In one of the cheerier economic forecasts in some time, PNC senior economist Augustine Faucher predicts positive turns in just about every indicator, including that stretched employees might find help and job seekers might find work.
“Businesses are in pretty good shape and they’re going to start to hire,” Faucher told almost 60 members and guests of the Association for Corporate Growth’s North Florida Chapter on Thursday.
Faucher, a vice president for The PNC Financial Services Group in Pittsburgh, said businesses relied on employees to increase productivity during the recession.
“There was very strong productivity growth,” he said. But for business expansion, stretching existing employees isn’t practical.
“Businesses are finding they can’t reply on productivity growth,” he said.
Faucher said that in general, profits are high, labor costs are low and labor costs less now than it did in 2008 because of the productivity of workers.
Businesses, who stashed cash since 2008 during the recession and the start of the recovery, now need to spend some. That’s six years of flat investment.
“Businesses have a lot of pent-up demand,” Faucher said. “They’re going to go out and invest.”
Faucher’s presentation at The River Club focused on the end of deleveraging and better growth in 2014. He said deleveraging, which is paying down debt, took place with government, businesses and consumers.
All took steps to rid themselves of high-cost debt, which was good for their bottom lines but crimped spending.
Faucher said those deleveraging waves are done.
• The U.S. economy will look stronger in 2014 than it did in 2013. “We will see noticeably better economic growth than we did last year,” he said.
• Jobs are down by 700,000 from the pre-recession peak, meaning the almost 9 million jobs lost in the downturn are almost accounted for. A new employment peak could be reached in mid-2014.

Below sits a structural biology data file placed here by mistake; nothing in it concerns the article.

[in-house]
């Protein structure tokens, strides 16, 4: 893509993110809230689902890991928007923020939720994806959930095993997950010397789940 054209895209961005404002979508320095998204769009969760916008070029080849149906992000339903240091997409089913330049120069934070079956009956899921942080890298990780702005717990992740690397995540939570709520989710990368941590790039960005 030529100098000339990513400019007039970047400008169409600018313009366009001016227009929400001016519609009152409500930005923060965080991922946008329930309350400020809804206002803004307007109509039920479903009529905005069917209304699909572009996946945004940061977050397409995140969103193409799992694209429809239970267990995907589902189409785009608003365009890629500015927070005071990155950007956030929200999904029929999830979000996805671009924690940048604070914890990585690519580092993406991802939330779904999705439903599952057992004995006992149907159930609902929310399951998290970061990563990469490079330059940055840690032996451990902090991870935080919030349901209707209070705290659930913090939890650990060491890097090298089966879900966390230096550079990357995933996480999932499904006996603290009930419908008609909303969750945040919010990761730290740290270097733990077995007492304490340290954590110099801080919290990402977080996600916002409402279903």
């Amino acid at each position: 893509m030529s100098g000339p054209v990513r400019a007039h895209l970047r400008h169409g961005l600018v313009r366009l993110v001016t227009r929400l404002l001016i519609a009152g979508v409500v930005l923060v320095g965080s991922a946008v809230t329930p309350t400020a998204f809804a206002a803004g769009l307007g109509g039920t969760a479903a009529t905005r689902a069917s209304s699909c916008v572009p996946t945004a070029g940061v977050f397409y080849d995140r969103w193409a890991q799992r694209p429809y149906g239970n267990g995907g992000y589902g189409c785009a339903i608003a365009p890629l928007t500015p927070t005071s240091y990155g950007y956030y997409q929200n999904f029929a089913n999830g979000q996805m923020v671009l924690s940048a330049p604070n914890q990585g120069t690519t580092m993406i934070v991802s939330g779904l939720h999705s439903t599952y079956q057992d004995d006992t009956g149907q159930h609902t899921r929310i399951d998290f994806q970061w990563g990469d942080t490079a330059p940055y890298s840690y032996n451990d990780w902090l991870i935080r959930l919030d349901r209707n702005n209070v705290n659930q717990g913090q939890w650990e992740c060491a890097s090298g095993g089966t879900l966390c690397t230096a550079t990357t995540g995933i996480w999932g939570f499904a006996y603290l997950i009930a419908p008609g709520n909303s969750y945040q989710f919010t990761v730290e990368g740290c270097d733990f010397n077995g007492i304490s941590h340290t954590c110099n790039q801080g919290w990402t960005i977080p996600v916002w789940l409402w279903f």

• Consumers paid off cars and credit cards and spent less. “Consumer balance sheets are in fantastic shape,” he said, predicting solid growth in consumer spending in 2014 and 2015.
• Mortgage rates have been low and may gradually increase as the Federal Reserve reduces its monthly long-term bond purchases as the economy improves. The Fed said short-term rates could stay at a record low “for a considerable time” after the bond purchases end. It was clarifying previous comments by Fed Chair Janet Yellen that suggested rates could rise six months after the Fed ends the bond purchases, indicating short-term rates could rise by mid-2015.
• Housing statistics are improving. More houses are being built and prices are rising. The large number of foreclosed homes and short sales along with low borrowing rates attracted investors. “Somebody said, ‘this is a good opportunity,’” he said. People started to buy and prices started to improve. Housing prices are about 20 percent below the peak, and homeowners are building household wealth.
• The unemployment rate continues to decline and should drop to 5.5 percent by the end of 2015.
Asked by a participant about the Affordable Care Act, Faucher expects a short-term drag on the economy, but an even landscape over the longer-term. With the act, people can access health insurance without relying on an employer. “People can start businesses and change jobs” without fear of losing access to health insurance, he said.
Asked what would worry him about the economy, Faucher said: “I’m a lot less worried about things now than I was.”
As for Jacksonville, Faucher said that as of the third quarter of 2013, “conditions were better but not great.”